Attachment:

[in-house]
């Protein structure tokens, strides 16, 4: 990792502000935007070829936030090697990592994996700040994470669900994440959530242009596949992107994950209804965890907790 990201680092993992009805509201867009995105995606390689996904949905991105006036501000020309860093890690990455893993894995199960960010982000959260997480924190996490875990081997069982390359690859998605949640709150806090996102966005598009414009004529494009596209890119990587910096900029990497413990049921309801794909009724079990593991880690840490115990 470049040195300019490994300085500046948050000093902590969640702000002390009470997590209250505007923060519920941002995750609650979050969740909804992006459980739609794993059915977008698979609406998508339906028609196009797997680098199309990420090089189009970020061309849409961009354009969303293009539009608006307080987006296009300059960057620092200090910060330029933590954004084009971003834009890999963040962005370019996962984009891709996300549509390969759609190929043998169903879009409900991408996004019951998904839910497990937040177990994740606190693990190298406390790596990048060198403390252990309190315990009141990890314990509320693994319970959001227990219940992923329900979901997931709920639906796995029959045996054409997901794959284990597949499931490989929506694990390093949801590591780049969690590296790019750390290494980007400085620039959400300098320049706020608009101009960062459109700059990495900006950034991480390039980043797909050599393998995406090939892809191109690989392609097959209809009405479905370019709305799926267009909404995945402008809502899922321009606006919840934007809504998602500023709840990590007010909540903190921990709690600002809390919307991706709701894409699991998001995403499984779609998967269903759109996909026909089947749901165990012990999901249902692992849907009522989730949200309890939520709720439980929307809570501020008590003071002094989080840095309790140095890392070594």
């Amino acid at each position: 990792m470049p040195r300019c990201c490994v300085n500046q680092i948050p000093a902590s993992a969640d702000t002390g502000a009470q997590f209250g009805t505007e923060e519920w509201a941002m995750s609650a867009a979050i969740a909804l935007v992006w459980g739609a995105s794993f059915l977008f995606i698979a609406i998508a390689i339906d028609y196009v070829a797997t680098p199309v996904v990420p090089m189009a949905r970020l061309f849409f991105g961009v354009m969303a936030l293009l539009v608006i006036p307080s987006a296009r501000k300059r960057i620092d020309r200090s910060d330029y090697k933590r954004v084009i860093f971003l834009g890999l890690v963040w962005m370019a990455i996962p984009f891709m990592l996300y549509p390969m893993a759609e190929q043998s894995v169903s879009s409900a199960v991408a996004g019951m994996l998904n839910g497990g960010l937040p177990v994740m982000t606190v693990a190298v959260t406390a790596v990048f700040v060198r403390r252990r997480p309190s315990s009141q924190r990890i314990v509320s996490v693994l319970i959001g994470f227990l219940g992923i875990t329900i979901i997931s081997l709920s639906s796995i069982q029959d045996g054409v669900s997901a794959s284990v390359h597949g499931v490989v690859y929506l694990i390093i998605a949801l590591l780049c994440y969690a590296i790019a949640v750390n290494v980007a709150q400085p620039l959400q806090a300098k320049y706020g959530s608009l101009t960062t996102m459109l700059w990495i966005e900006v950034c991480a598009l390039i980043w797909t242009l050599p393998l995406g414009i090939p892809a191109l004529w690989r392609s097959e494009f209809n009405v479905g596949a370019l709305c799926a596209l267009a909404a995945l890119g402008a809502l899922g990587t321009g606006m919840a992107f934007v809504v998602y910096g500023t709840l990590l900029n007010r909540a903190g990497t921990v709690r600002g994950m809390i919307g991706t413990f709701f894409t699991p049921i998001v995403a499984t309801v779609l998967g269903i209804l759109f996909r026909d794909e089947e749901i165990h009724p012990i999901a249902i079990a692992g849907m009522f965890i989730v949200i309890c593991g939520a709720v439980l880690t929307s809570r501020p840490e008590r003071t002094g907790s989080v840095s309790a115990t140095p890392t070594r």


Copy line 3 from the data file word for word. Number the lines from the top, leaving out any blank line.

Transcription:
């Amino acid at each position: 990792m470049p040195r300019c990201c490994v300085n500046q680092i948050p000093a902590s993992a969640d702000t002390g502000a009470q997590f209250g009805t505007e923060e519920w509201a941002m995750s609650a867009a979050i969740a909804l935007v992006w459980g739609a995105s794993f059915l977008f995606i698979a609406i998508a390689i339906d028609y196009v070829a797997t680098p199309v996904v990420p090089m189009a949905r970020l061309f849409f991105g961009v354009m969303a936030l293009l539009v608006i006036p307080s987006a296009r501000k300059r960057i620092d020309r200090s910060d330029y090697k933590r954004v084009i860093f971003l834009g890999l890690v963040w962005m370019a990455i996962p984009f891709m990592l996300y549509p390969m893993a759609e190929q043998s894995v169903s879009s409900a199960v991408a996004g019951m994996l998904n839910g497990g960010l937040p177990v994740m982000t606190v693990a190298v959260t406390a790596v990048f700040v060198r403390r252990r997480p309190s315990s009141q924190r990890i314990v509320s996490v693994l319970i959001g994470f227990l219940g992923i875990t329900i979901i997931s081997l709920s639906s796995i069982q029959d045996g054409v669900s997901a794959s284990v390359h597949g499931v490989v690859y929506l694990i390093i998605a949801l590591l780049c994440y969690a590296i790019a949640v750390n290494v980007a709150q400085p620039l959400q806090a300098k320049y706020g959530s608009l101009t960062t996102m459109l700059w990495i966005e900006v950034c991480a598009l390039i980043w797909t242009l050599p393998l995406g414009i090939p892809a191109l004529w690989r392609s097959e494009f209809n009405v479905g596949a370019l709305c799926a596209l267009a909404a995945l890119g402008a809502l899922g990587t321009g606006m919840a992107f934007v809504v998602y910096g500023t709840l990590l900029n007010r909540a903190g990497t921990v709690r600002g994950m809390i919307g991706t413990f709701f894409t699991p049921i998001v995403a499984t309801v779609l998967g269903i209804l759109f996909r026909d794909e089947e749901i165990h009724p012990i999901a249902i079990a692992g849907m009522f965890i989730v949200i309890c593991g939520a709720v439980l880690t929307s809570r501020p840490e008590r003071t002094g907790s989080v840095s309790a115990t140095p890392t070594r």